Unattended retail to take center stage in the collision of digital and physical

Technology today continues to grow at a magnificent rate. So significant, in fact, that experiences on your favorite website or app probably consume a considerable portion of your down time. Other online activities – such as watching TV, ordering food and managing money – are largely digitized activities today, whose user experiences are only getting better.

But while online experiences flourish, the offline world remains a struggle. Finding a parking spot, waiting on a restaurant check and navigating through festival crowds are the same headaches they’ve always been. Mobile technology, on one hand, is eroding much of this pain, through the advent of order ahead, check deposit capture and digital ticketing. Additionally, augmented reality (AR) and geolocation are playing pivotal roles in delivering connected experiences in previously offline environments – as seen with Snapchat geofilters and Pokemon Go.

But what about the part of the consumer’s life that simply can’t be digitized? Hardware at play in these situations must be sufficiently intelligent to enable experiences as rich as those online. Enter Amazon Go, whose retail outlets have been an early success with IoT, beacon and image recognition technologies integrated into stores. The concept presents a new level of convenience for shoppers in need of quick goods and sets the foundation for a revolutionized form of retail.

On a smaller and more practical scale, unattended retail – a space traditionally hallmarked by vending machines and ATMs – could be the next to blossom.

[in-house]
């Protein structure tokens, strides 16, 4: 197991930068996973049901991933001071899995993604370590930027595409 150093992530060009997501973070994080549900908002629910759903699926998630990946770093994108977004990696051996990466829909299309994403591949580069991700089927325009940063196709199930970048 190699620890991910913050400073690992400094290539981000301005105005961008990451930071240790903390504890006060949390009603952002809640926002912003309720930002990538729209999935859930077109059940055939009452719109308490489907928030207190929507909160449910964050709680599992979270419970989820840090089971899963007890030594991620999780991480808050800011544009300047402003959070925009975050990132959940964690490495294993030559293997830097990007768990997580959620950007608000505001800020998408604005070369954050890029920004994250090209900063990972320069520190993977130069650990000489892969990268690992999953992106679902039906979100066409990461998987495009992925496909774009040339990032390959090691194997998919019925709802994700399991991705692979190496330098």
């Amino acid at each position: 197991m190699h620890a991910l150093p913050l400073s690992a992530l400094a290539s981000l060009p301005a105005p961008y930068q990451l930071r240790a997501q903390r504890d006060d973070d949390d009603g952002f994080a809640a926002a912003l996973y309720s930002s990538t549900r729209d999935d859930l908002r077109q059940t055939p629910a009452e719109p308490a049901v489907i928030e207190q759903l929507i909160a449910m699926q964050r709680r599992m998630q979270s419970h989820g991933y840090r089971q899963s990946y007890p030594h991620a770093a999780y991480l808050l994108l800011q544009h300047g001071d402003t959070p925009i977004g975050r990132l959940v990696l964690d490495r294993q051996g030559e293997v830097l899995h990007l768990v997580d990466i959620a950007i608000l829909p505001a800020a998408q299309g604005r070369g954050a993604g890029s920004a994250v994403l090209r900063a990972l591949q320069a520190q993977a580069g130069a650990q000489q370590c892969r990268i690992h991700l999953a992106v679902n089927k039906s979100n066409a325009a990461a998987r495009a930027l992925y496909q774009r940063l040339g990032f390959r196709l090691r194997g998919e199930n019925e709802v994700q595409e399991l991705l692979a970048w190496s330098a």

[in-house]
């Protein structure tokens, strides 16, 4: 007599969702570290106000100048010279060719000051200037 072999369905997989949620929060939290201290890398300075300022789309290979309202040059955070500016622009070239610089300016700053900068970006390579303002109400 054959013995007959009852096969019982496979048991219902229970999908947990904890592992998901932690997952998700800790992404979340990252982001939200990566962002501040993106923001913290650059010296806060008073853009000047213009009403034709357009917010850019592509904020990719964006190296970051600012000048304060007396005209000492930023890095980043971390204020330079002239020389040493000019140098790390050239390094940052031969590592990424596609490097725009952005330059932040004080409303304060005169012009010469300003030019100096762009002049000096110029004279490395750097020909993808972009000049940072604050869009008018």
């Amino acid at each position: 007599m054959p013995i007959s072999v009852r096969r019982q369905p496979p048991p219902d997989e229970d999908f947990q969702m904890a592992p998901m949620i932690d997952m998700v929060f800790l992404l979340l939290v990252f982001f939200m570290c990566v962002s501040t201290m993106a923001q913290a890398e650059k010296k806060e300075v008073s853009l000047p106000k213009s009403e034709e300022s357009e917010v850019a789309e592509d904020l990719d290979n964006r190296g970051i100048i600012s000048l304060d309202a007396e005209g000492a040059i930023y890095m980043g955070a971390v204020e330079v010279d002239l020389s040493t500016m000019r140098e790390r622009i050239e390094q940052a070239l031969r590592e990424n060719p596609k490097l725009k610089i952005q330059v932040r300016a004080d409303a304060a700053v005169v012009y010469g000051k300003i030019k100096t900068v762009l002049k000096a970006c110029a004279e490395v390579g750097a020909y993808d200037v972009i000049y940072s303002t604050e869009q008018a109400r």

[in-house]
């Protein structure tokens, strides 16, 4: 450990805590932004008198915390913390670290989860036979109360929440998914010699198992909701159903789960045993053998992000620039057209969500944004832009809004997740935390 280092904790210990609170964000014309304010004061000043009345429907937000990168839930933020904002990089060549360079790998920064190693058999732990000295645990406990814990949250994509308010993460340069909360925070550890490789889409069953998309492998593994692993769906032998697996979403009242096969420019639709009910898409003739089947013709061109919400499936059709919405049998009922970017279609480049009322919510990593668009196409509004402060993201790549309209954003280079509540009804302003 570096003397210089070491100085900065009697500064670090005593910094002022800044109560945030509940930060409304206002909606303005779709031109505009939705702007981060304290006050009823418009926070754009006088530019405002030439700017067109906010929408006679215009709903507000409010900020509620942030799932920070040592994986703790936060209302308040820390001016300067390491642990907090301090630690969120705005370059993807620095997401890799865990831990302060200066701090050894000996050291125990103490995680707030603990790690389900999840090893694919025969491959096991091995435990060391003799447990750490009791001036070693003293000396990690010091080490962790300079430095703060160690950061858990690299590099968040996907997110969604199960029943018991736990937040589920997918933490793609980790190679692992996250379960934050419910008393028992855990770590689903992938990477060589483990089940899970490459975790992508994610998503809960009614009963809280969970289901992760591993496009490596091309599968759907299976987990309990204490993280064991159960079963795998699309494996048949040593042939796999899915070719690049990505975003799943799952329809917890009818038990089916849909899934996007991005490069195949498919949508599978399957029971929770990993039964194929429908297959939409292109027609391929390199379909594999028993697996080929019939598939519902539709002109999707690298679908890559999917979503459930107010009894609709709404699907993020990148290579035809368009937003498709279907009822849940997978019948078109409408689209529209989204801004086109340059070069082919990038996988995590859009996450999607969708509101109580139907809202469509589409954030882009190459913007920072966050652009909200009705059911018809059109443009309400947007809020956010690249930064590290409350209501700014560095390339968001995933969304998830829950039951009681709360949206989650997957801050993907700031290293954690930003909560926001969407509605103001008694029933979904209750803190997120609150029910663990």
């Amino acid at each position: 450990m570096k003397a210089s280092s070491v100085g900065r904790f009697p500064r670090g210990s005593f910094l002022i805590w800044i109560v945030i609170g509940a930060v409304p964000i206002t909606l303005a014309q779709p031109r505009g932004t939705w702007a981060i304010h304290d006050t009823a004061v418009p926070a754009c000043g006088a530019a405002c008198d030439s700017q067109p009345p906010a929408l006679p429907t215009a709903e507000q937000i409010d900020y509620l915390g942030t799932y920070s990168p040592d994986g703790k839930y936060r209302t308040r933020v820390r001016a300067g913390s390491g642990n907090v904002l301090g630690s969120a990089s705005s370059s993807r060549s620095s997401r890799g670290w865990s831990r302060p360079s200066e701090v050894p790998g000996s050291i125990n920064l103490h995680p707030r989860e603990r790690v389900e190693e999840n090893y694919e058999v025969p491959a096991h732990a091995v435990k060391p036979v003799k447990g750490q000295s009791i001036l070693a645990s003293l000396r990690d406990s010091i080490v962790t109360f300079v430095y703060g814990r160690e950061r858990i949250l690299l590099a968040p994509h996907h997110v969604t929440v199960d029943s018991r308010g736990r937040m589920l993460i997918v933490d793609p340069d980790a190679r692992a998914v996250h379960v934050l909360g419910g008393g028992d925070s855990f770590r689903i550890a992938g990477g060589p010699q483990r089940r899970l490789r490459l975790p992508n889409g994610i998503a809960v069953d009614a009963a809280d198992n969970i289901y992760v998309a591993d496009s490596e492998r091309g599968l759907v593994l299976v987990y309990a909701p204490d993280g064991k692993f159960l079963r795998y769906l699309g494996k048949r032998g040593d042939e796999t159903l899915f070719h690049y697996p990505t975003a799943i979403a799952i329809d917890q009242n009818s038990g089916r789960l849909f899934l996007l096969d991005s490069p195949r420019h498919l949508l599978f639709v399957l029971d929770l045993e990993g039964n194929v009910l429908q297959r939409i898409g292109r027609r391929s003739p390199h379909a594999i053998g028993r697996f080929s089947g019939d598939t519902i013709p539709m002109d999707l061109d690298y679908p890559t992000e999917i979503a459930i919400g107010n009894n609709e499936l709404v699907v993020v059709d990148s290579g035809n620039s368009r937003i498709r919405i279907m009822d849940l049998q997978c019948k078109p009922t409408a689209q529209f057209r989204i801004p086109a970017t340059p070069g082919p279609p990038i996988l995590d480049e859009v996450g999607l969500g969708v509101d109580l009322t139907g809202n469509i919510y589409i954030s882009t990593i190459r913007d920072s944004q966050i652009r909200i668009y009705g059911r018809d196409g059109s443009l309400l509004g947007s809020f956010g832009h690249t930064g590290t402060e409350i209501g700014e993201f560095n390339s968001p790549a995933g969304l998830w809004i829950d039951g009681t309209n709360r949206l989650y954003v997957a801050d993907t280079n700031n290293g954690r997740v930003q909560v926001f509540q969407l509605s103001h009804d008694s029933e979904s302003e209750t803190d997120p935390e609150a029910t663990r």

Networks such as Redbox rentals, FedEx package pods, Amazon lockers, photo booths and even parking kiosks represent distribution channels that serve consumers in the physical world each day. In transportation settings, self-service kiosks now expedite traditional processes of check-in, site navigation and ticketing. In a slightly different manner, pop-up shops have become a popular play for retailers looking to capitalize on locale with heavy foot traffic without committing big dollars to leases.

With newfound technological infrastructure in place, there’s plenty of opportunity yet to be tapped – of all which dovetails nicely with advancements in mobile technology.

Incumbent players like USA Technologies and Cardtronics have gradually advanced the digital capabilities of their vending and ATM hardware to accommodate growing use of smartphones for placing orders and paying. An even more progressive example is Eatsa, a San Francisco-based restaurant chain that interfaces with customers solely through kiosks – with all food prepared behind the scenes and presented to the customer through cubbies. Other examples include Vengo Labs’ gym vending machines, which distribute exercise-related products in locker rooms, and Cargo, which offers last minute-type goods in portable vending machines stationed within ride sharing vehicles.

The name of the game for these vending providers is building a physical footprint in settings where their target customers need their products instantly. Smartphones are the new vehicles that can enable frictionless interaction with existing unattended retail networks. With the ubiquity of mobile devices, consumers have proven willing to splurge on convenience goods and services that alleviate a temporary friction or pain in the offline world (paying for goods with a specific form of tender or satisfying hunger on the spot). Now is the time for unattended retail to capitalize on that impulse.

Though friction still exists in the offline world, unattended retail can come to the rescue, presenting the right product at the right time, with little hassle to the consumer. With today’s technology quickly blurring the lines between digital and physical worlds, unattended retail providers can get creative with the types of products and distribution techniques that are employed and begin to serve the consumer in ways previously unimaginable.

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